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July 2008 Meeting

December 2008 Meeting


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DBS Resource Information
Doctors & Hospitals
Drugs & Medications
General Health Information
Non-Motor Resource Information


Important Information For DBS Patients In The Midlands of SC!

Michelle Morton-Reed of Medtronic, Inc. has said that if DBS Patients in the midlands of South Carolina cannot reach their DBS neurologist during an emergency, and they need to have their neuro-stimulators reset or turned-on, to please feel free to contact her at any time - 24/7. An example of a situation where you would do this is - if you have to go to an ER, and the ER staff needs to turn-off or turn-on your neuro-stimulators for a medical procedure, and your DBS neurologist cannot be reached, feel free to call Michelle.

Michelle is a DBS neuromodulation expert who has been trained to work with neurologists, neuro-surgeons, DBS patients, and their neuro-stimulators. Michelle has also volunteered to answer via email any questions you may have about your neuro-stimulators or the DBS procedure.

Special Note: Each and every time you have your neuro-stimulators adjusted (during your DBS tuning procedure), ask your neurologist doctor what your specific DBS settings are for both the right side and the left side stimulator. This is important information that you need to carry with you at all times, and to have listed with your medical information (for example your medical alert bracelet or necklace).

Michelle Morton-Reed
Therapy Representative - Deep Brain Stimulation (DBS)
Medtronic, Inc. - Neuromodulation

Cell 803-587-9681
Email michelle.morton@medtronic.com

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Beware of Buying Drugs Online 
Prescription image

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Online drug purchases may be convenient and economical.  Online drug purchases can come with risks.  Online drug purchases can be contaminated or the wrong active ingredients.  Visit the U.S. Food and Drug Administration new website at http://tinyurl.com/8tqkd8t for more information

To reduce drug errors, Parkinson's patients are educating hospitals
Northwest PD Foundation
"Hy Carpenter must take his medication for Parkinson's disease six times a day in three-hour intervals."

"If he's late in taking a dose -- even by a few minutes -- the 73-year-old St. Paul man can experience "freezing," as his legs slow to the point where he can't keep walking."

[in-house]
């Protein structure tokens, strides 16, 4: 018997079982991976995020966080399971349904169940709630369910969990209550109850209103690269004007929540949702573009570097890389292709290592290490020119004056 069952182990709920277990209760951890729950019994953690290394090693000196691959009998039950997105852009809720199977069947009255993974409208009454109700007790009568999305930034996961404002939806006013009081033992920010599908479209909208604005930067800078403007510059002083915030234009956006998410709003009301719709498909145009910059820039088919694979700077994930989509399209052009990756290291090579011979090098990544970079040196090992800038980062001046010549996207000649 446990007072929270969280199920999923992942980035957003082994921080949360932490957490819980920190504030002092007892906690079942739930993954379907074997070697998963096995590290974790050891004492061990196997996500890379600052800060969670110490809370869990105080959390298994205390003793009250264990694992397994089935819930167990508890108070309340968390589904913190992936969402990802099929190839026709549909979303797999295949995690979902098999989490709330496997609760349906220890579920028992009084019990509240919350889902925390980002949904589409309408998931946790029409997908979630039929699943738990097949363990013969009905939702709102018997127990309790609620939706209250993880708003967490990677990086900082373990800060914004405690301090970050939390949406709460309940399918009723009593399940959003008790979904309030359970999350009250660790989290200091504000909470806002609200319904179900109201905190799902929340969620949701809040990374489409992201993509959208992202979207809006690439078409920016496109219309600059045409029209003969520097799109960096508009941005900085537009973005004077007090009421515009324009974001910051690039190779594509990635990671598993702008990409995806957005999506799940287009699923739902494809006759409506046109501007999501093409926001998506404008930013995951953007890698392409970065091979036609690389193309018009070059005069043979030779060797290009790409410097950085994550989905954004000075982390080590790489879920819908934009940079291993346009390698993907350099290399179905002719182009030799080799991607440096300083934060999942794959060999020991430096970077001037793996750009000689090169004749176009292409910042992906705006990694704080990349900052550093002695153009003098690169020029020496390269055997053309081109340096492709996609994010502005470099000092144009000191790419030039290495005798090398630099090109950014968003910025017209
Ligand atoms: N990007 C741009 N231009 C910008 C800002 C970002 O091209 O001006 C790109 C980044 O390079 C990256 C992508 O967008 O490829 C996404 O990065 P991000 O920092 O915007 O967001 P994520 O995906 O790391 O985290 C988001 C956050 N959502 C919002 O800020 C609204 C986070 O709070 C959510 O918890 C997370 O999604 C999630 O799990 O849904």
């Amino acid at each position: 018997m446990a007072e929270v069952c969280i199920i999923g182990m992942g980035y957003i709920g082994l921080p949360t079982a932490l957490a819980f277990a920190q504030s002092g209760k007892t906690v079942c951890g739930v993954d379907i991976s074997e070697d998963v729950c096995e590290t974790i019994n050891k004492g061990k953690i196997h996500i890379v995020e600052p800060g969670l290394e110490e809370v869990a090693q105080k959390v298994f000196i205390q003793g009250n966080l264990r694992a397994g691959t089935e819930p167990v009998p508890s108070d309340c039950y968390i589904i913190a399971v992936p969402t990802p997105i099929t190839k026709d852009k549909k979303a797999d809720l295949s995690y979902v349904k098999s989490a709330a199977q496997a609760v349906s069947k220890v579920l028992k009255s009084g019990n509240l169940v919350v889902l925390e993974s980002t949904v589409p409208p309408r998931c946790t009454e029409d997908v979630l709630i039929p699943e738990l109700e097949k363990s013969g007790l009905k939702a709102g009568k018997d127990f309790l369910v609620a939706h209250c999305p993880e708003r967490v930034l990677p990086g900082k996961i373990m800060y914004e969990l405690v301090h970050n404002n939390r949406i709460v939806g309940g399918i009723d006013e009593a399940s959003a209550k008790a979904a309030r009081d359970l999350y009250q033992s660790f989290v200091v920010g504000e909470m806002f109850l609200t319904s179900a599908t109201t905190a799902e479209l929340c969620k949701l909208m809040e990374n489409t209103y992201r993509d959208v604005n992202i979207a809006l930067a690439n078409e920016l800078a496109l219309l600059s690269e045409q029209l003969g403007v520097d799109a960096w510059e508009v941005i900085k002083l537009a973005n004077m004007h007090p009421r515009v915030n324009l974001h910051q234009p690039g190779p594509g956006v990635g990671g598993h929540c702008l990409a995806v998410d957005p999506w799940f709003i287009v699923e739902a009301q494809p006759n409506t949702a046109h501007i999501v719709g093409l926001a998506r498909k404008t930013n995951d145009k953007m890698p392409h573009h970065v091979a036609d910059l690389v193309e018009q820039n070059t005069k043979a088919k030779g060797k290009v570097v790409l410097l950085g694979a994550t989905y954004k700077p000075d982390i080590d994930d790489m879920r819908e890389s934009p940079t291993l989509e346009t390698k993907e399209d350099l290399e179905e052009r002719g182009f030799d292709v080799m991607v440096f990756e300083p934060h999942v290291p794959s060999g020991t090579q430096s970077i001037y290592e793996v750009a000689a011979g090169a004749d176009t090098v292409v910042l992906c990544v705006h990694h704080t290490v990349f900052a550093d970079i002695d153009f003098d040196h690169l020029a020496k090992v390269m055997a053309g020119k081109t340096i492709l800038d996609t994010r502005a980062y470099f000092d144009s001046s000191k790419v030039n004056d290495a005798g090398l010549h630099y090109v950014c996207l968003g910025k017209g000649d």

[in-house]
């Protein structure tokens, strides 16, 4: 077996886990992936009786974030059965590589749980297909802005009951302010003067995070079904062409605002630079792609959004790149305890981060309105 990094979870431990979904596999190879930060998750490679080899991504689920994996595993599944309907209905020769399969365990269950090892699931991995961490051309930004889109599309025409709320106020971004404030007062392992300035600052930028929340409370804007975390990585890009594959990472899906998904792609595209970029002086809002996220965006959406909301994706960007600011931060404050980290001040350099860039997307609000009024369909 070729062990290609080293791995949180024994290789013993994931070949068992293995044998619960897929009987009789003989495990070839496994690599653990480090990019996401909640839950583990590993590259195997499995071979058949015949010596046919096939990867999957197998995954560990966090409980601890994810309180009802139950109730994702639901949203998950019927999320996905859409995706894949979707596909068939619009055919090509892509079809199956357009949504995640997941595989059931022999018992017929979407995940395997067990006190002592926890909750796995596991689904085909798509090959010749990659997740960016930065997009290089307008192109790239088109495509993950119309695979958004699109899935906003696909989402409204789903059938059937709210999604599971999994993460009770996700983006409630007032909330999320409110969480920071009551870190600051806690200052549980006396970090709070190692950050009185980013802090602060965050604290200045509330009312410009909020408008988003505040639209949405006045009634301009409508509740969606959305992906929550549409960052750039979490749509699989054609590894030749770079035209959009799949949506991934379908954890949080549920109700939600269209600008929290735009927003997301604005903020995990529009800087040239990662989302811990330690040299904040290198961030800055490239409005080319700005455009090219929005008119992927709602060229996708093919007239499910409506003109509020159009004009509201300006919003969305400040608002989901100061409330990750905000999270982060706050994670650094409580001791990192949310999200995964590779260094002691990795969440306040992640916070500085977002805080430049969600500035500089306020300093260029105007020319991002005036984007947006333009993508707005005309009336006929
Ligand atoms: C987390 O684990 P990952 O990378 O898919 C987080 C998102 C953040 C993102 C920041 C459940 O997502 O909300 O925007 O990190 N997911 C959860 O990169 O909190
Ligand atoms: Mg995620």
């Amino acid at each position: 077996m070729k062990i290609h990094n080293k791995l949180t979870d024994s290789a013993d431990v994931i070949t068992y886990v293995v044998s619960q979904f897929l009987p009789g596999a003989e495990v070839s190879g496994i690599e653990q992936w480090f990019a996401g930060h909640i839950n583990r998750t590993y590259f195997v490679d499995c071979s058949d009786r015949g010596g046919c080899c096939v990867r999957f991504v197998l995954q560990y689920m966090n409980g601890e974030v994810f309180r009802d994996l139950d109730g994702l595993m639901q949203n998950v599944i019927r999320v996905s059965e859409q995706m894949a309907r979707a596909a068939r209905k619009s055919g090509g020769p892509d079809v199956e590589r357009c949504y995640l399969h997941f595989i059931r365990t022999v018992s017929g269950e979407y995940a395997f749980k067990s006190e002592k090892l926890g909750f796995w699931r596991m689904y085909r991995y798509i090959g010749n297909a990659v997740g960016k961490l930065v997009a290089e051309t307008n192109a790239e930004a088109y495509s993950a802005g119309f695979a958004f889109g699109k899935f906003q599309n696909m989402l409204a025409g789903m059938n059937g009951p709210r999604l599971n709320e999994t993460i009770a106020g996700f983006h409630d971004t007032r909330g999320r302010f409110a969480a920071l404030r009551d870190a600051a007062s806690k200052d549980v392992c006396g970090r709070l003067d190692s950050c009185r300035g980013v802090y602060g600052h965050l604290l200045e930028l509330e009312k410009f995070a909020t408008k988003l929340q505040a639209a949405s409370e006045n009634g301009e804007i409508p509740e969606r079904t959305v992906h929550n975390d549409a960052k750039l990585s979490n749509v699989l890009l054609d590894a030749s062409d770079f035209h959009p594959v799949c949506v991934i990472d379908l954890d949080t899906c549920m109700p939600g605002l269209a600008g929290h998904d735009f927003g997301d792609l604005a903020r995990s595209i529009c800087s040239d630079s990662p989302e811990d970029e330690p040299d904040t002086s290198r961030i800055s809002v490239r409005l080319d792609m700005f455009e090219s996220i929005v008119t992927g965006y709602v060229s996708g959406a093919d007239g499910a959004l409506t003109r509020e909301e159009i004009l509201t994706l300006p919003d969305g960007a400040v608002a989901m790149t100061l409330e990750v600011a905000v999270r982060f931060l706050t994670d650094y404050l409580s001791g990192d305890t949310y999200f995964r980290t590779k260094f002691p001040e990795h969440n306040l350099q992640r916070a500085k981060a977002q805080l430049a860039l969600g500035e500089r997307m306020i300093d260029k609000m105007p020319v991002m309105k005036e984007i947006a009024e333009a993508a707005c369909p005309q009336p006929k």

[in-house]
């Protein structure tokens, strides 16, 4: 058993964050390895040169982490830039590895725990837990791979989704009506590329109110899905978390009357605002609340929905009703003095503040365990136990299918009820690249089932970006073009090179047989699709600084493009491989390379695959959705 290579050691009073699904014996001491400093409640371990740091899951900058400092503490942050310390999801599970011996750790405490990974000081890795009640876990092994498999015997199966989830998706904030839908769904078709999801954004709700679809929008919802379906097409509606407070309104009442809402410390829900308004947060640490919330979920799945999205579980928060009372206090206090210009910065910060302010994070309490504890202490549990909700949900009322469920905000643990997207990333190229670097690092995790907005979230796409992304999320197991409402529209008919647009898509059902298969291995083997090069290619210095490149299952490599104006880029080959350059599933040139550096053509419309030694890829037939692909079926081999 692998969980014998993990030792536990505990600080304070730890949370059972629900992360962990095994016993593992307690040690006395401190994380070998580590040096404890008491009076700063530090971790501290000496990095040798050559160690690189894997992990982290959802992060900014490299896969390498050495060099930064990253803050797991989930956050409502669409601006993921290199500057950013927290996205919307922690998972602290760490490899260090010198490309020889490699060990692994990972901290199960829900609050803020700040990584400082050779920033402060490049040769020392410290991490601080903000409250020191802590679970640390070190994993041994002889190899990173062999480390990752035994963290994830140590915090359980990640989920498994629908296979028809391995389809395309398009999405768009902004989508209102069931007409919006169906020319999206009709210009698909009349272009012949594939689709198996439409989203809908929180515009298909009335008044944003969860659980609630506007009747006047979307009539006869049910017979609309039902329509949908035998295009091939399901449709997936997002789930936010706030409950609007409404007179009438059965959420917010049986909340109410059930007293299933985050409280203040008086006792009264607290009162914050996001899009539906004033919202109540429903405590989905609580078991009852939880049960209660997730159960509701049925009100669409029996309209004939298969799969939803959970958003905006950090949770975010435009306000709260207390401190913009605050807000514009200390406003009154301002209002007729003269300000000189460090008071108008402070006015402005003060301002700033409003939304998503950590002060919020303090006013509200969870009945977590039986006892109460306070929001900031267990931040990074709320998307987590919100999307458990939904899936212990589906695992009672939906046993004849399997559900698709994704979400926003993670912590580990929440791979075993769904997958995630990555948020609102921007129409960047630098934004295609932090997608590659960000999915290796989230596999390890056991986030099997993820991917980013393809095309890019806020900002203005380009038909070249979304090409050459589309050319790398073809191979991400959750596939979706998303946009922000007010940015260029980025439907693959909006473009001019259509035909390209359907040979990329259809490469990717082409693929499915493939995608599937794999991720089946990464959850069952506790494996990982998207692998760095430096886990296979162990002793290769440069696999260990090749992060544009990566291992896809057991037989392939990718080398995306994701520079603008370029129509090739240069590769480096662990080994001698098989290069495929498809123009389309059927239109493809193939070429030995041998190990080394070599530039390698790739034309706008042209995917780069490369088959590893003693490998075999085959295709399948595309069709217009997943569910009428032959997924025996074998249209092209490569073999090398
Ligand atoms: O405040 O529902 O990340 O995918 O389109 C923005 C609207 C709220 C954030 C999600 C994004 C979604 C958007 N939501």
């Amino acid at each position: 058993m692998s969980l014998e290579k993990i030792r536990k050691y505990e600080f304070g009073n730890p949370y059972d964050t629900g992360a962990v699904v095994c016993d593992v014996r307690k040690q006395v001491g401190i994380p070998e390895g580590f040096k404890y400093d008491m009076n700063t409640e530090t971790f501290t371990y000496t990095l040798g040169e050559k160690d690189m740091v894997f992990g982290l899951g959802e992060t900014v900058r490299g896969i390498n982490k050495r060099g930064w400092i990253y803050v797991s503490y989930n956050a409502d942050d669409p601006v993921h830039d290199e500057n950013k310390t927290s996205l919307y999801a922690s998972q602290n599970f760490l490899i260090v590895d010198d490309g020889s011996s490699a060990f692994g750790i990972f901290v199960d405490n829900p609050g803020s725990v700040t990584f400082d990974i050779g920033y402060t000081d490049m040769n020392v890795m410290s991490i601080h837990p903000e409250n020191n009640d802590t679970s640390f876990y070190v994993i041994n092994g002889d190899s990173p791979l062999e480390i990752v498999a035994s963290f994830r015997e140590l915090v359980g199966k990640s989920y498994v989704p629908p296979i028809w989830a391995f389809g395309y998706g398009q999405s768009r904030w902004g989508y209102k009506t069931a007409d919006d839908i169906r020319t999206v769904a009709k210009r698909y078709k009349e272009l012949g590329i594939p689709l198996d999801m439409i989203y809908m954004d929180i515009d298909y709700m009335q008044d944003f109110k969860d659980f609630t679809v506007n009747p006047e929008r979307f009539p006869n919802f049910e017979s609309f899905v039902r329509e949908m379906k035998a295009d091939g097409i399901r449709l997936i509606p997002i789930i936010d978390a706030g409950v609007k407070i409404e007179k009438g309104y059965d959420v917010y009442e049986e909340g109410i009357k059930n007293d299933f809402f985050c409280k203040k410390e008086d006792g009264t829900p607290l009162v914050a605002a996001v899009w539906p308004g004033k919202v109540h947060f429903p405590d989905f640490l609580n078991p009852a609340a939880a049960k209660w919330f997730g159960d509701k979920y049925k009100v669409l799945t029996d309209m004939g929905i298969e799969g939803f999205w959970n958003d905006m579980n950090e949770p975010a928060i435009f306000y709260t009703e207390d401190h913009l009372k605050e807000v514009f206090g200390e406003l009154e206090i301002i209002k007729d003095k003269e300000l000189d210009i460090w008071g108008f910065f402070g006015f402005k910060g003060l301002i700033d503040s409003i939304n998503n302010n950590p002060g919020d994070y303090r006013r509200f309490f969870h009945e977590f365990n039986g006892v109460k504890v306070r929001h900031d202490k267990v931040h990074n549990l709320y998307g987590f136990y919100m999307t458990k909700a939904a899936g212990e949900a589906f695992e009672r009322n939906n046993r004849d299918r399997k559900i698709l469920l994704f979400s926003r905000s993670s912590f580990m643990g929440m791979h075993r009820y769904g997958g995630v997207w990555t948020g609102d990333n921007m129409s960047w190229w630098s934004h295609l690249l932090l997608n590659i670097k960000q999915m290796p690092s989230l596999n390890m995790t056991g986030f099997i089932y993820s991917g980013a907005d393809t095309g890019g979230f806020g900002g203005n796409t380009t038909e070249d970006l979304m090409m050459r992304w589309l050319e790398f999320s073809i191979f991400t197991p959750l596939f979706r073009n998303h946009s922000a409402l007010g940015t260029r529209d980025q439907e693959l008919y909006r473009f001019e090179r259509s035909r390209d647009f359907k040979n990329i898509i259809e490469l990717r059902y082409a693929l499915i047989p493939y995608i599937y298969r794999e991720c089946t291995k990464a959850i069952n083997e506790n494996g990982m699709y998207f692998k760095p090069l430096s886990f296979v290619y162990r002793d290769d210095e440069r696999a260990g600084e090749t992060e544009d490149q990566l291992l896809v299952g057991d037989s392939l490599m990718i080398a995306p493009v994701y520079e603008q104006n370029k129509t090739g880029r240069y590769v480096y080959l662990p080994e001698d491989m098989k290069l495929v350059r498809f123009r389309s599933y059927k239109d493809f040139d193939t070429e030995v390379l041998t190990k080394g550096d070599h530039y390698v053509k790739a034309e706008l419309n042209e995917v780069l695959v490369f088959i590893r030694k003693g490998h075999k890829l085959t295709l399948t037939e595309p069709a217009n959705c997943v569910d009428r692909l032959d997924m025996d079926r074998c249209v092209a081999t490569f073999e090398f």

"Avoiding such problems can be especially difficult for Parkinson's patients during a stay at a hospital or nursing home, where they can encounter yet another medication risk...." Taken from article on Northwest Parkinson's Foundation website

To read the rest of this important article on PD patients visiting hospitals click here http://www.nwpf.org/News.aspx?Item=4153

For more information about the Aware In Care program click here We strongly encourage all PD patients to obtain the FREE Aware In Care kit!

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Don’t flush
Don’t pour it down the drain
Don't throw it in your trash

Rx and You
Do You Know The Proper Disposal of Unwanted Medicine?

What’s the problem? Unwanted and expired medicine may be a risk to your health, others health, and the environment if disposed of improperly. Traditionally, expired or unwanted prescriptions or over-the-counter medicine from households were disposed of by flushing them down the toilet, pouring them down the drain, or throwing them in the trash. DO NOT FLUSH! This method of disposal is now discouraged.

The S.C. Department of Health and Environmental Control (SC DHEC) has an excellent PDF document on how to dispose of all types of medications - including needles, syringes and lancets (or “sharps”).

We recommend reading this document and perhaps printing a copy for your home. Click here to read this PDF document

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Resources for Prescription Assistance

Logo for National Parkinson Foundation
Click on this link http://tinyurl.com/b2pbl4 to find "very useful" information about prescription assistance. Information is from the National Parkinson Foundation

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Do You Know How To Get The Most Out Of Your Next Doctor Appointment?
Your time with your doctor is limited. Make sure every minute counts. Below are just a few tips to help you make your appointment with your doctor a very effective one.

Before the appointment - Write down your list of questions or concerns you have about your health. Put the most important items at the top of your list to make sure you get them answered. Have a list of your medications / prescriptions, any herbs or vitamins, and any over-the-counter items that you are taking. Give a copy of the list to your doctor. You may want to bring the bottles of all your prescription medications with you - often the doctor will want to look at the medication, the dosage, when the Rx was last filled, etc.